New cancer-fighting nanorobots to shrink tumours
In a major advancement in nanomedicine, an international team of scientists has successfully programmed nanorobots for the first time in mammals, that potentially shrinks tumours by cutting off their blood supply
In a major advancement in nanomedicine, an international team of scientists has successfully programmed nanorobots for the first time in mammals, that potentially shrinks tumours by cutting off their blood supply.
Each nanorobot is made from a flat, rectangular DNA origami sheet that is 90 nanometres by 60 nanometres in size.
Once bound to the tumour blood vessel surface, the nanorobot was programmed to deliver its unsuspecting drug cargo in the very heart of the tumour, exposing an enzyme called thrombin that is key to blood clotting.
The nanorobots worked fast, congregating in large numbers to quickly surround the tumour just hours after injection.
"We have developed the first fully autonomous, DNA robotic system for a very precise drug design and targeted cancer therapy," said Hao Yan, Professor and Director at Arizona State University.
The treatment blocked blood supply to the tumour and generated tumour tissue damage within 24 hours while having no effect on healthy tissues.
After attacking tumours, most of the nanorobots were cleared and degraded from the body after 24 hours.
The median survival time is more than doubled, extending from 20.5 to 45 days.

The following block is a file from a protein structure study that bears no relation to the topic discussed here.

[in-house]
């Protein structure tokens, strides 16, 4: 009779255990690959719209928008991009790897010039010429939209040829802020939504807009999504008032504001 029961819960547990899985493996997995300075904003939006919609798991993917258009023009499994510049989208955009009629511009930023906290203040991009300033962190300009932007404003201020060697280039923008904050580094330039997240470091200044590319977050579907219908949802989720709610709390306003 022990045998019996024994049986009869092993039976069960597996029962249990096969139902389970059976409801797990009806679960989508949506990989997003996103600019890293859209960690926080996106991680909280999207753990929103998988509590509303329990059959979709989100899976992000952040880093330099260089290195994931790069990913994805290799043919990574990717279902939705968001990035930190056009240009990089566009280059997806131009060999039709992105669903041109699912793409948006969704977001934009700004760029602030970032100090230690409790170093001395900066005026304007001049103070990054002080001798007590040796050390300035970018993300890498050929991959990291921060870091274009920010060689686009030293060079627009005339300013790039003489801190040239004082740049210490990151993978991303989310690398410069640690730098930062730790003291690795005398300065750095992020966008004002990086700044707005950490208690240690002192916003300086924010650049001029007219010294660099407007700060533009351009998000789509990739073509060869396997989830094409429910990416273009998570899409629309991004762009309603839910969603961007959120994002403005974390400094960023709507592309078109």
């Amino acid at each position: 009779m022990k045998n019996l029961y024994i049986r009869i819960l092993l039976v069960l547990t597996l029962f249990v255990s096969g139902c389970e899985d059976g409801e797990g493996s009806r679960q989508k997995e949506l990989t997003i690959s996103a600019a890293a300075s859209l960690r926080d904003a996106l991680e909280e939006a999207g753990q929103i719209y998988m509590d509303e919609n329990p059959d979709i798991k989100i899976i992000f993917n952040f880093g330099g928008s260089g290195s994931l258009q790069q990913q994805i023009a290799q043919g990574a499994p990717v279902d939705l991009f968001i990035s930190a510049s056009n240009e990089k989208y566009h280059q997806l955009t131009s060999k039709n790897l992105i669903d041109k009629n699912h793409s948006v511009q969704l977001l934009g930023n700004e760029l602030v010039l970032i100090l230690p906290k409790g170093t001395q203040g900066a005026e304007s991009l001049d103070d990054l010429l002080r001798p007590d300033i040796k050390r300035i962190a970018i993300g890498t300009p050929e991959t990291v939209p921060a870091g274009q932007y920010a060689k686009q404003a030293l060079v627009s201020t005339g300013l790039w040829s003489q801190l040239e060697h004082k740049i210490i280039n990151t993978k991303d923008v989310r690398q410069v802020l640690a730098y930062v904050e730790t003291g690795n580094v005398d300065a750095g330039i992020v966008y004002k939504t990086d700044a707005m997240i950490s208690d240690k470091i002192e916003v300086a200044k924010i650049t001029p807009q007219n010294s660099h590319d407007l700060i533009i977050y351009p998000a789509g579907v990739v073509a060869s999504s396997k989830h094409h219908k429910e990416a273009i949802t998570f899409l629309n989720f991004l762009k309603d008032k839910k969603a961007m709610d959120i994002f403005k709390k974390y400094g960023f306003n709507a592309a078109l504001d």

"Moreover, this technology is a strategy that can be used for many types of cancer, since all solid tumour-feeding blood vessels are essentially the same," Yan added, in a paper published in the journal Nature Biotechnology.
Until now, the challenge to advancing nanomedicine has been difficult because scientists wanted to design, build and carefully control nanorobots to actively seek and destroy cancerous tumours, while not harming any healthy cells.
However, the new "nanorobots can be programmed to transport molecular payloads and cause on-site tumour blood supply blockages, which can lead to tissue death and shrink the tumour", explained Baoquan Ding, Professor at the National Centre for Nanoscience and Technology (NCNST) in China.
For the study, the team used a melanoma mouse model, where the nanorobot not only affected the primary tumour but also prevented the formation of metastasis, showing promising therapeutic potential.
Importantly, the nanorobots were found safe and effective in shrinking tumours and there was no evidence of the nanorobots spreading into the brain where it could cause unwanted side-effects, such as a stroke.
"The thrombin delivery DNA nanorobot constitutes a major advance in the application of DNA nanotechnology for cancer therapy," Yan said.
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